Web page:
Petitioner appeals.

    Hall & Joneth, P.C., by Charles T. Hall, for petitioner-    appellant.

    Attorney General Michael F. Easley, by Special Deputy Attorney General Alexander McC. Peters, for respondent-appellee.

    EAGLES, Judge.

I.

    Petitioner first argues that under G.S. 135-106(b), the amount of offset for disability benefits received from the Social Security Administration is the net amount after deduction of attorneys fees and costs associated with obtaining the disability benefits. Our recent decision in Willoughby v. Board of Trustees, No. COA94-1066 (N.C. Ct. App. Feb. 6, 1996) is dispositive of this issue. In Willoughby, we held that the amount of offset for disability benefits received from the Social Security Administration is the net amount after deduction of attorneys fees. Accordingly, we hold that the ALJ and the final agency erred in determining that respondent was entitled to an offset for the gross amount of petitioner's Social Security disability benefits and the superior court erred in affirming the final agency decision.

II.

    Petitioner also argues that under G.S. 135-106(b), widow's insurance benefits are not "primary Social Security disability benefits." A woman may be entitled to widow's insurance benefits on the Social Security account of her deceased husband if: (1) she is sixty years of age or older or (2) she is at least fifty years of age, but less than sixty years of age, and is disabled. 42 U.S.C. § 402(e); Cook v. Heckler, 783 F.2d 1168, 1169 (4th Cir. 1986). Here, petitioner received widow's insurance benefits because she was between fifty and sixty years of age and she was disabled.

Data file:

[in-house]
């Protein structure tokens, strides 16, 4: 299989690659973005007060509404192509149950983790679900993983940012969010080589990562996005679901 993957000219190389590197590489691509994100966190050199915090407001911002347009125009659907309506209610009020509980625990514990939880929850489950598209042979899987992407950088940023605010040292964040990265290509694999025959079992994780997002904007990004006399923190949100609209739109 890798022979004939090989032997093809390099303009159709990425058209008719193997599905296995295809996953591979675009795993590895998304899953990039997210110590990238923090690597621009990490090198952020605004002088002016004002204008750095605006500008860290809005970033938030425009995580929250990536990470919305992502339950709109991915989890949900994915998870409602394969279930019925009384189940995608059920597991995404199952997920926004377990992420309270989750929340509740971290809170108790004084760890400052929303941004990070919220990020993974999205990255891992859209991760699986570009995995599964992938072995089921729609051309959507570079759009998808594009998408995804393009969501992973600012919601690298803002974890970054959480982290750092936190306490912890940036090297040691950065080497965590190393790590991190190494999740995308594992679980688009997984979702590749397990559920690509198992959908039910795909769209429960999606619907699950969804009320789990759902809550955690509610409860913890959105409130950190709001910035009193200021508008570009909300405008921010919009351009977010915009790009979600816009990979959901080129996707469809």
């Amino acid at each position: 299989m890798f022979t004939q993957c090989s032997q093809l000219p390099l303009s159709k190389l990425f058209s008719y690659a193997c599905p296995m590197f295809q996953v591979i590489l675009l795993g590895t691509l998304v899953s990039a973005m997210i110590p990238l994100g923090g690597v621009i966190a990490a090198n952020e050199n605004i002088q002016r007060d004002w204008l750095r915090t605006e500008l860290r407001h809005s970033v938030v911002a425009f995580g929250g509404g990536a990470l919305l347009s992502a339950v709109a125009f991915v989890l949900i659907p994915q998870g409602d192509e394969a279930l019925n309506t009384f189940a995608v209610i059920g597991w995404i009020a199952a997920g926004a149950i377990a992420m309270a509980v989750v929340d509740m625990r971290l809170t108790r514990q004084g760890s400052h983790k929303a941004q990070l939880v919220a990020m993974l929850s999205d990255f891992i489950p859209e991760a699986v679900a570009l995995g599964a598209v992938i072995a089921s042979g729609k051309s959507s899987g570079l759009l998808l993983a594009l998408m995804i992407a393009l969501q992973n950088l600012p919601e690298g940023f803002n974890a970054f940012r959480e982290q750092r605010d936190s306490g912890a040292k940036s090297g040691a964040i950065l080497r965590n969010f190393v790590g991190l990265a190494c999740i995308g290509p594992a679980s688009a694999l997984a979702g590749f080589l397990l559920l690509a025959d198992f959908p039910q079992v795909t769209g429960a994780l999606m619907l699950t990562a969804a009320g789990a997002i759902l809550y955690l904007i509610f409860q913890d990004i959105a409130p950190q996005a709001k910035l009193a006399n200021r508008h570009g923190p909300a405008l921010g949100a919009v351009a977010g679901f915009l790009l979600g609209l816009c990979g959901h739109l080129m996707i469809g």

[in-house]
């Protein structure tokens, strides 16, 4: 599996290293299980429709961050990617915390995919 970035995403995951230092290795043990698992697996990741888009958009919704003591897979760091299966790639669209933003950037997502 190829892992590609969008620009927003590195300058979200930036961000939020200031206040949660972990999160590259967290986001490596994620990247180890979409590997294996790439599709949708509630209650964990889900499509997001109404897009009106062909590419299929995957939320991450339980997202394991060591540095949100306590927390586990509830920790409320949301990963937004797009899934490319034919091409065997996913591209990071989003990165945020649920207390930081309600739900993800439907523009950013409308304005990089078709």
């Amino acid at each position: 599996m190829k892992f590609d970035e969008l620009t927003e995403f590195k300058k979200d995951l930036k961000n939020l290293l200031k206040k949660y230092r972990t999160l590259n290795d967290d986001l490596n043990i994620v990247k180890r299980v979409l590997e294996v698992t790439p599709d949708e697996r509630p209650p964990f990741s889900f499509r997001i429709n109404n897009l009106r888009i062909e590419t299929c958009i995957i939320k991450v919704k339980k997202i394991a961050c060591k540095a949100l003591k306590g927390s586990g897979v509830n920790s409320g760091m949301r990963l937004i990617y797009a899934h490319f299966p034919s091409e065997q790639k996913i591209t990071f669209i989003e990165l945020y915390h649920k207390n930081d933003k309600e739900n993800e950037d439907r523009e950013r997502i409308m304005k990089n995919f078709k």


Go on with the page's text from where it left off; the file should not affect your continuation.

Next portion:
A review of the pertinent portions of the Social Security Act (hereinafter Act) reveals that the Act differentiates between disability insurance benefits and widow's insurance benefits. The two benefits are authorized by separate statutory sections. The provision for widow's insurance benefits is found in section 402 of the Act, which is entitled "[o]ld-age and survivors insurance benefit payments." 42 U.S.C. § 402. The provision for disability insurance benefits is in a different section, 42 U.S.C. section 423, entitled "[d]isability insurance benefit payments." The two benefits are paid from separate funds. Pursuant to section 401 of the Act, there are two trust funds from which Social Security benefits are paid. Widow's insurance benefits are paid out of the Federal Old-Age and Survivors Insurance Trust Fund. 42 U.S.C. § 401(h). Disability insurance benefits are paid out of the Federal Disability Insurance Trust Fund. 42 U.S.C. § 401(h).

    After reviewing the applicable provisions of the Act, we agree with petitioner that, although her disability was part of the criteria under which she was eligible for widow's insurance benefits, widow's insurance benefits are separate and different from Social Security disability benefits. Accordingly, we conclude that the reference to "Social Security disability benefits" in G.S. 135-106(b) does not include widow's insurance benefits. We hold that the superior court erred in concluding that petitioner's long-term disability benefits payable by the State Retirement System were subject to a reduction in the amount of petitioner's widow's insurance benefits.

    We reverse and remand to the Superior Court for entry of a decision consistent with this opinion.

    Reversed and remanded.

    Judges LEWIS and MCGEE concur.